All Reviewers have to follow the Ethical Guidelines for Peer Reviewers outlined by the Committee on Publication Ethics (COPE).
- Reviewers must treat manuscripts received for peer review as confidential documents.
- Confidential information or ideas obtained in the process of peer review must not be disclosed and used for personal advantage.
- Reviews should be objective, observations should be presented in a clear way and accompanied by supporting arguments so that Authors could use them for correcting and improving the paper.
- In the case of being unable to continue reviewing the assigned manuscript or to meet the deadline, the Reviewer should notify the Editor and excuse himself from the review process.
- Reviewers should recognize a relevant published work that has not been cited by the Author. Any statement that had been previously reported elsewhere should be properly cited.
- Reviewers should not consider the manuscripts, in which they have a conflict of interest resulting from competitive, cooperative, or other relationships or contacts with any of the Authors, companies, or institutions related to the papers.
Before accepting or declining a peer review request, Reviewers should take into consideration the following aspects:
- Does the paper fit your scientific area of expertise? You should accept the request if you feel you can provide a high-quality review.
- Do you have a potential conflict of interest? Disclose it to the Editor when responding.
- Do you have time? Reviewing can be time-consuming. Before accepting the request, make sure that you can meet the deadline.
Reviewers should respond to the request at their earliest convenience since any delay slows down the peer review process, irrespective of whether the Reviewer agrees to review or not. If Reviewers decline a request, they can suggest an alternative Reviewer for the manuscript.
Conducting the Review
All the main features and options provided by the Reviewer Webinterface are described in the Manual for Reviewers.
Reviewers will be asked to evaluate the manuscript based on a number of criteria.
- Is the paper original?
- Is the paper sufficiently novel and interesting for publication?
- Does the paper meet the journal standards?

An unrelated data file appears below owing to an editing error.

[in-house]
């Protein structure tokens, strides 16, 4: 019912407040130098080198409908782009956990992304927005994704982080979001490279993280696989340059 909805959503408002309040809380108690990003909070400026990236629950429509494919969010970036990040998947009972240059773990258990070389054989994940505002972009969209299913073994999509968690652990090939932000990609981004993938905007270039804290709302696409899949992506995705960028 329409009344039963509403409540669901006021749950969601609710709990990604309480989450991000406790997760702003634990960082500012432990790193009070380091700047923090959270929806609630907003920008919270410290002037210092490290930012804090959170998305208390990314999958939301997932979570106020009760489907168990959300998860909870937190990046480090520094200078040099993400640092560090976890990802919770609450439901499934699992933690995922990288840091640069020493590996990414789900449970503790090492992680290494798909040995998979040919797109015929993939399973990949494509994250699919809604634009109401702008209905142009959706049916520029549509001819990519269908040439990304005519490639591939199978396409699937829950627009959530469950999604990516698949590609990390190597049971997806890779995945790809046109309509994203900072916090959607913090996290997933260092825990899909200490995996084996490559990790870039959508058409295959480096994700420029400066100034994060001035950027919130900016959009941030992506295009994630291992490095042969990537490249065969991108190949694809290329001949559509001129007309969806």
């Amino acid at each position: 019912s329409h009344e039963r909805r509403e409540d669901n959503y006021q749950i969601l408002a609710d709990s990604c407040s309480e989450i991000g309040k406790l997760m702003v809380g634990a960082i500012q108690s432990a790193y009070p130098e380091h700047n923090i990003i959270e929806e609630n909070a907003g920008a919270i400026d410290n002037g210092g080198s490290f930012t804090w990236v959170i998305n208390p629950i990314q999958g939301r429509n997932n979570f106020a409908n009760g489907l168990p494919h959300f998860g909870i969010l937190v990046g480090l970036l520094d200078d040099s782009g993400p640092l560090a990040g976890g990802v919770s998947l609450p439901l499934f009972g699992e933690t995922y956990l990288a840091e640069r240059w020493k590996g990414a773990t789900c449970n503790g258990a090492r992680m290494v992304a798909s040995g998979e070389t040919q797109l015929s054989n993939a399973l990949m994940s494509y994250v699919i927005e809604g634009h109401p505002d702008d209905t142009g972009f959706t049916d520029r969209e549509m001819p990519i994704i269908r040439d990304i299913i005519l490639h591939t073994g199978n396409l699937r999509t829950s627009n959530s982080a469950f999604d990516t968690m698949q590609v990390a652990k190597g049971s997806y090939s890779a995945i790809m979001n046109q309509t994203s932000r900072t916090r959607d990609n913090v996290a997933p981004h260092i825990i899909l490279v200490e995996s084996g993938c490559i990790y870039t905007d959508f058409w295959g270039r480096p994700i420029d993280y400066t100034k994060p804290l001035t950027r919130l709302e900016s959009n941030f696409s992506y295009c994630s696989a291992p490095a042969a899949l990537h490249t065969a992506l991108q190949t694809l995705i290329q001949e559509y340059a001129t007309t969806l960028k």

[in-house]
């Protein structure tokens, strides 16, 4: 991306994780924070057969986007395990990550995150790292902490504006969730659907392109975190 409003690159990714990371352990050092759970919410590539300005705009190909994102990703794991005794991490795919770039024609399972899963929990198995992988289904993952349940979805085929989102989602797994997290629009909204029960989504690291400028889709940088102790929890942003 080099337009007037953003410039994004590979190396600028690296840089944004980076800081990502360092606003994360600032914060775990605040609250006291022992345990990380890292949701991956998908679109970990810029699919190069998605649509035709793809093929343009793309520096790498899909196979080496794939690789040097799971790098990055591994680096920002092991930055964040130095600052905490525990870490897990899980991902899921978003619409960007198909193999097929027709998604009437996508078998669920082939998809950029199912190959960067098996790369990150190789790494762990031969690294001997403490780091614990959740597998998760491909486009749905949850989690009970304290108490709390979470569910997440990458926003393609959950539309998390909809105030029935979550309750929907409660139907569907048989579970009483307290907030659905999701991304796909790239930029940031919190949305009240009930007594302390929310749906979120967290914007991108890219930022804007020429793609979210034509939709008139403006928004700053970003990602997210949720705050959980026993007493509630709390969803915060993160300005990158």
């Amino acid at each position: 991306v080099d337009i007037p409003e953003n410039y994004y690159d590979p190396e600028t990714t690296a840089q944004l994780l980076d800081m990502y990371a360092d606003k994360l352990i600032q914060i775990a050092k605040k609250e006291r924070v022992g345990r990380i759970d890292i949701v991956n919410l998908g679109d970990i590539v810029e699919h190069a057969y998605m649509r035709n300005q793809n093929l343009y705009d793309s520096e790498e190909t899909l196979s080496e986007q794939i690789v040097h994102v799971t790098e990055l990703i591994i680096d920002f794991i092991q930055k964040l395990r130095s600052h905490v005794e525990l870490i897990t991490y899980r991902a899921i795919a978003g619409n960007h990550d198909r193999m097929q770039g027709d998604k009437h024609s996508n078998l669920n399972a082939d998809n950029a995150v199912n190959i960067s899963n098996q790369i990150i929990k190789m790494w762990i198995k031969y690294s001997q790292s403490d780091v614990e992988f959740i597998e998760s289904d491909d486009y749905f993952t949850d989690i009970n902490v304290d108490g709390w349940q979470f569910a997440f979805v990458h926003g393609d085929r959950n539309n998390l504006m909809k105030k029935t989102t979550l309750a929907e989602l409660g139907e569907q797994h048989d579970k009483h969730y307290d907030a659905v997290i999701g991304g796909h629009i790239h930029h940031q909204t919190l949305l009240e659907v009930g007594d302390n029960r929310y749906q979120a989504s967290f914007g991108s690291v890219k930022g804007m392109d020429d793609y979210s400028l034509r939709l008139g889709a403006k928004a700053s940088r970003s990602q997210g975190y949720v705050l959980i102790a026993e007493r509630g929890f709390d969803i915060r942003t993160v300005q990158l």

- Is the scientific research an important one?
- Is the paper well-structured?
- Are the figures clear?
- Are the tables clear?
Does the paper have all the key elements: keywords, abstract, introduction, methodology, results, conclusions and discussions, references? Consider each aspect:
- Language – Is English satisfactory? Is the manuscript free from errors?
- Title – Is the title appropriate?
- Keywords – Are the keywords appropriate?
- Abstract – Does it convey the content of the paper?
- Introduction – Does the Author state the objectives of the work, indicate the relevance of the results and give references to relevant literature? Does it describe what the Author aimed to achieve and clearly outline the problem under investigation?
- Methodology – Does the Author accurately explain the data collected? Does the paper identify the procedures followed? Are the equipment and materials adequately described? Does the paper contain sufficient information to replicate the research?
- Results – Is there any explanation what the Author discovered in the research? Do all of the Author’s results have proofs?
- Conclusions and Discussions – Do the conclusions correspond to the results? Does the Author point how the results relate to earlier research? Do the conclusions explain the significance of the obtained results?
- References – Are there any important works that have not been included? Are the references to related works adequate? Are the references accurate?
Giving their recommendations, Reviewers should consider the categories which Editors use for classifying papers:
- To accept the paper without any changes (acceptance): the paper will be published in its original form.
- To accept the paper with optional minor changes (acceptance): the paper will be published after the Author makes small corrections.
- To revise the paper (mandatory minor/major revision): the paper will be reviewed after the Author(s) introduce(s) the changes suggested by the Reviewers and/or the Editor.
- To reject the paper (rejection): the paper will not be published or reconsidered for publication even if the Author(s) makes a major revision.
Reviewers should give explanations and arguments in their reports so that both Editors and Authors would be able to fully understand the reasoning behind Reviewer’s comments. Reviewers’ comments on the manuscript should be detailed and constructive to enable the Editors make a decision on the publication and help the Author(s) correct and improve the submitted manuscript. The comments should be polite and constructive, and should not contain any personal remarks or personal details including Reviewer’s name.